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My husband and I have a saying, “Barra tem tudo” (“Barra has everything”).
We live in Barra, and before buying our apartment looked at a bunch of other neighborhoods, but kept coming back to Barra for the sheer convenience — and ocean views. Are there less expensive places to stay? Sure. Do they have the same walkability and sheer number of conveniences? No.
12 Reasons to Love Barra, Salvador
- Amazing beaches. Barra sits right at the tip where the Atlantic Ocean meets the Bay of All Saints. The wedge-shaped neighborhood is bounded by beautiful beaches, including one of the best beaches in all of Brazil (or the world). Beaches from the Farol to Porto da Barra are western-facing on the Bay, so you have incredible sunsets and tranquil waters. From the Farol to the Cristo, you are facing east and on the Atlantic side — there the water is a bit more active and you’ll find a few tenacious surfers.
- Sundays. Some weeks it feels like the entire city of Salvador descends upon Barra on Sundays to go to the beach and watch the sunset at the Farol. With that comes an infectious energy and it is an amazing day to walk along the boardwalk (Orla), people watch, eat street food, and, of course, watch the sunset. Once the sun sets, families stay for hours, enjoying the ocean breezes and the myriad of activities. You’ll find joyous kids playing in the streets, live music, vendors selling everything from cotton candy to phone cases, impromptu capoeira rodas, and much more.
- Numerous grocery stores. In addition to countless street vendors selling fruit, fresh coconut, and street food, you’ll find small markets (mercadinhos) every few blocks. Plus, there are four legit western-style grocery stores in a range of prices and quality right in the heart of Barra.
- A stupid number of pharmacies. The pharmacies here are like Starbucks in the States. They are just everywhere, and sometimes across the street from one another. Honestly, I don’t know how that many survive.
- 15-minute bus ride from the Pelourinho. The Pelourinho is the historic city center as well as the musical and cultural heartbeat of the city. You are a 4-reais bus ride or a 20-reais taxi ride away from fantastic live music, colorful characters, and dance and percussion classes.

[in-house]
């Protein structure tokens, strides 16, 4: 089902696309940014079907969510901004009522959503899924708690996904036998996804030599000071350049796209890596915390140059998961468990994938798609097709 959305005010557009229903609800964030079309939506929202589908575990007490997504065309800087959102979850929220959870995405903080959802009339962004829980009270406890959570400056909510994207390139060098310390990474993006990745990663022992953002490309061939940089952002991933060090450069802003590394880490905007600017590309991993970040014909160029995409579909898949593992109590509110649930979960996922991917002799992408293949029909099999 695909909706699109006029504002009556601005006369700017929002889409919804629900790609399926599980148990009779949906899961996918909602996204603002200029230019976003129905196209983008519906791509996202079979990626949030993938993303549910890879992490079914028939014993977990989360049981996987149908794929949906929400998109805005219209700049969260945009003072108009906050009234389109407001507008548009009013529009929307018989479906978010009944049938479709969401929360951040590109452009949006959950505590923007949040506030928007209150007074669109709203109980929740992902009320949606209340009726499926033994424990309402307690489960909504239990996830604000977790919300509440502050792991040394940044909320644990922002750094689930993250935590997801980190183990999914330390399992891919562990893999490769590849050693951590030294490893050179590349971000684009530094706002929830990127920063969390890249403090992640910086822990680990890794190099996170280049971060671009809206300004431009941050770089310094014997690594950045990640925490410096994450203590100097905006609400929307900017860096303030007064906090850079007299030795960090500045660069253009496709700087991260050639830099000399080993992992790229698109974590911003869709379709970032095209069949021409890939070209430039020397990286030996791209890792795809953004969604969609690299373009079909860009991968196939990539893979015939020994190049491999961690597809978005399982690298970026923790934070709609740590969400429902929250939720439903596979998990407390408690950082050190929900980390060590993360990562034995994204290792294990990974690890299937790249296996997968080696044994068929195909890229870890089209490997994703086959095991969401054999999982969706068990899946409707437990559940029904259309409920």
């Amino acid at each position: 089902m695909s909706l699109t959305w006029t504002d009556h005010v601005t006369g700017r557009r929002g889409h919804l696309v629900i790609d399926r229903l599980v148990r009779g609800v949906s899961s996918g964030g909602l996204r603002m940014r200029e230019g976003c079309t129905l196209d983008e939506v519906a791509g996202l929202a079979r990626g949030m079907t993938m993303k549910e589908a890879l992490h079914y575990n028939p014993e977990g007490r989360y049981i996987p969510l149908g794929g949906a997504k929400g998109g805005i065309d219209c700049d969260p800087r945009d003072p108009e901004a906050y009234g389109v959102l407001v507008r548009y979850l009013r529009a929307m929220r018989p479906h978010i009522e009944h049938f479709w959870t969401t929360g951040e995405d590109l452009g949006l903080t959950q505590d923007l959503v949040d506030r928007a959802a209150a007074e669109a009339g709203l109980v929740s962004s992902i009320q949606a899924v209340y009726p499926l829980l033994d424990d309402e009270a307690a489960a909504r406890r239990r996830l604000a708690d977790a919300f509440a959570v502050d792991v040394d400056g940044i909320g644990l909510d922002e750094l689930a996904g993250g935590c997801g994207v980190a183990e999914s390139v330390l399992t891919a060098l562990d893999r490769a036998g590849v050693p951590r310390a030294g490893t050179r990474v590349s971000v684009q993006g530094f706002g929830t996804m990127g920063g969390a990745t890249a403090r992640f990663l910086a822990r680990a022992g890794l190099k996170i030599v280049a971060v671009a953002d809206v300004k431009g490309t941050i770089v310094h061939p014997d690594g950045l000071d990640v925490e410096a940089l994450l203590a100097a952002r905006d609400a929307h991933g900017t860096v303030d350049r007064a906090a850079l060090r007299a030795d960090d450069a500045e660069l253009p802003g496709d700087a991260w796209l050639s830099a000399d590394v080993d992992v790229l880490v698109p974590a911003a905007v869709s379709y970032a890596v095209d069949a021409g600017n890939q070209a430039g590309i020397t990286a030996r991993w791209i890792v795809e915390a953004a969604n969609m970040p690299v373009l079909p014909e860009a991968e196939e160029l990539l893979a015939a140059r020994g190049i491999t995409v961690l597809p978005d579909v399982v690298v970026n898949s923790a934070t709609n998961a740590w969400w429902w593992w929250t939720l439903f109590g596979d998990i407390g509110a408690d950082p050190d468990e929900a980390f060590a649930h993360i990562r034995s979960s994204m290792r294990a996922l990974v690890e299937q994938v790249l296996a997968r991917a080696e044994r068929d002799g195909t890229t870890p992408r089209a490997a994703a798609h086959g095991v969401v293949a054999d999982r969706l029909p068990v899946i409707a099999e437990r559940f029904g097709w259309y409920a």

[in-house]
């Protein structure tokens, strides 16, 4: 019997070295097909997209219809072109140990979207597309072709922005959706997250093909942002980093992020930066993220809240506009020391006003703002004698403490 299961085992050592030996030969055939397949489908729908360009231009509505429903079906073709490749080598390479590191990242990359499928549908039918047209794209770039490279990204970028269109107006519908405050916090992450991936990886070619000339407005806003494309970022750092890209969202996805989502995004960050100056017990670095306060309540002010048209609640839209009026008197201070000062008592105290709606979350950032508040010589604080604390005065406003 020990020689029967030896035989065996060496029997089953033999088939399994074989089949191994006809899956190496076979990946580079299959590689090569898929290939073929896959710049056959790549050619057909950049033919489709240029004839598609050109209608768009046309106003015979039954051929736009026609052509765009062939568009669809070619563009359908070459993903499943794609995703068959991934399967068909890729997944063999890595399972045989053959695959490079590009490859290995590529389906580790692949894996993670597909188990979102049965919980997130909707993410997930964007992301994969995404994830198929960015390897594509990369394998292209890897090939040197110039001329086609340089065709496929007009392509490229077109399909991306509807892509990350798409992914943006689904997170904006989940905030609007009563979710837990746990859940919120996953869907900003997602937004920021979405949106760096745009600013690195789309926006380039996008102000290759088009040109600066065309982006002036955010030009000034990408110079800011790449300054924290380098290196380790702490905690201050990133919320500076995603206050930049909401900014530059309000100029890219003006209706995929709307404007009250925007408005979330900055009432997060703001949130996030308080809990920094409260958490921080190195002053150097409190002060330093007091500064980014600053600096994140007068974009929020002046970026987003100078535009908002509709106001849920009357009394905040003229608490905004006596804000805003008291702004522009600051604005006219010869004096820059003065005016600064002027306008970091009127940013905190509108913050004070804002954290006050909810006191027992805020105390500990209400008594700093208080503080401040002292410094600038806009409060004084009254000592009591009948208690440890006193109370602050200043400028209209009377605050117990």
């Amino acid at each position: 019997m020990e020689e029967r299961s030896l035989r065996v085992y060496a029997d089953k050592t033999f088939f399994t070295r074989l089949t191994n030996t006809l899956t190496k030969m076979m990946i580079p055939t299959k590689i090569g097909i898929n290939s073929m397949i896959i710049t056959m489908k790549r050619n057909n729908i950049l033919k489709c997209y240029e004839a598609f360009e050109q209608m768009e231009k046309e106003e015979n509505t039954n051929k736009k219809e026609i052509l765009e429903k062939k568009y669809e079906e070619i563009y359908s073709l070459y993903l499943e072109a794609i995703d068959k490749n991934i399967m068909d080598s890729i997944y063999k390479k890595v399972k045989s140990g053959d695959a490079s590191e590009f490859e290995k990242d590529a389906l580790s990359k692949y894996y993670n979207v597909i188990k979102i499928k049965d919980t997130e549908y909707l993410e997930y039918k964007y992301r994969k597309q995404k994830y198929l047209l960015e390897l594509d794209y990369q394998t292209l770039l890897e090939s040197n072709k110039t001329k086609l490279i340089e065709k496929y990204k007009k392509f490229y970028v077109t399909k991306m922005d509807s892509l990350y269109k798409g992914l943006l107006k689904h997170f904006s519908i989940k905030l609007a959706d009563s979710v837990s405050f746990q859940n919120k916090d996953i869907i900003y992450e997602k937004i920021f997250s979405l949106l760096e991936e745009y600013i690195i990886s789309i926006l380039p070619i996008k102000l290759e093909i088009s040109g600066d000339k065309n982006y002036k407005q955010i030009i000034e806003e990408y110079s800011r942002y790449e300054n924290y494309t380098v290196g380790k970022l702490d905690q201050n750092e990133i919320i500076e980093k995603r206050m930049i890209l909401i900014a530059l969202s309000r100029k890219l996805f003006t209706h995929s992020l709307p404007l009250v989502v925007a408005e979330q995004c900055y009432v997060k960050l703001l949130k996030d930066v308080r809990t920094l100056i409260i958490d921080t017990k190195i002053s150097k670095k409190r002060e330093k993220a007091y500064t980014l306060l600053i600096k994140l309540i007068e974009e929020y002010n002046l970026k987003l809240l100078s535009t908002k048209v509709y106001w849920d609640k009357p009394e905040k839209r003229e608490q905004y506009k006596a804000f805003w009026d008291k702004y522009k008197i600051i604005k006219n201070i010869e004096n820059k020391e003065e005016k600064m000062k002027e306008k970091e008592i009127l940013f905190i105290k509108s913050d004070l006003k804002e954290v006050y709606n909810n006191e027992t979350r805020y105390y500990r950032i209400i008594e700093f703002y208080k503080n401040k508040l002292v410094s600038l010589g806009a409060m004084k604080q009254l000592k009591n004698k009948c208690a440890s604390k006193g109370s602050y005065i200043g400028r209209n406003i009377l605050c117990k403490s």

- 10-minute bus ride to Rio Vermelho. Rio Vermelho is one of our favorite neighborhoods to go out in at night. There are lots of great restaurants as well as A LOT of street food and praças to hang out it. It’s also where the nightclubs are. In short, whatever your idea of a a great night out is, you can probably find it in Rio Vermelho.
- Nightlife, but not too much. I like to go out, but I’m also a big fan of sleep. In Barra we are a short jaunt from either the Pelourinho or Rio Vermelho. And, we are also just steps away from a number of restaurants — including some with live music most nights of the week.
- Tourist-friendly neighborhood. Barra attracts a lot of tourists, which means that it has a lot of amenities geared towards tourists. We benefit by having a lot of shops and restaurants as well as numerous of street vendors (who we support). It is also clean and well-patrolled by police.
- The Portuguese language schools are all here. There are three Portuguese language schools in Salvador, and they are all in Barra.
- Diversity. Back in the day, Barra was where all of the rich white people lived. And Barra still retains some of that reputation today. But, in recent years urban flight has taken place, and many of those same people have moved into gated suburban communities. As those apartments and houses became available, the neighborhood changed. As a result, the entire neighborhood became more diverse racially and economically. And I like it!
- Safety. Salvador relies on tourism to survive, and Barra is a key tourist neighborhood. The government and businesses here are very aware of the importance of the tourist dollar. Because of that, the boardwalk (Orla) is patrolled 24×7 by police and all of the hotels and pousadas have 24-hour security. You still need to exhibit normal big-city smarts, but I regularly wander out alone up until about 10pm. As long as the street is well-lit and showing signs of life I don’t worry about it.
- On the Barra-Ondina Carnaval circuit. This is both a blessing and a curse, but if you are in Salvador for Carnaval, Barra is not a bad option. The trio elétricos leave from the Farol and head up towards the Cristo (on the Atlantic side) to the Ondina neighborhood. If you stay near Porto da Barra you can be close to the action, but still sleep at night. (Read more about the three Salvador carnaval circuits.)
Looking for a place to stay in Barra? I have two Pousada (similar to a bed and breakfast) recommendations for you, Pousada Papaya Verde or Estrela do Mar. Or, you can rent a furnished apartment from my friend and longtime property manager, Daniel.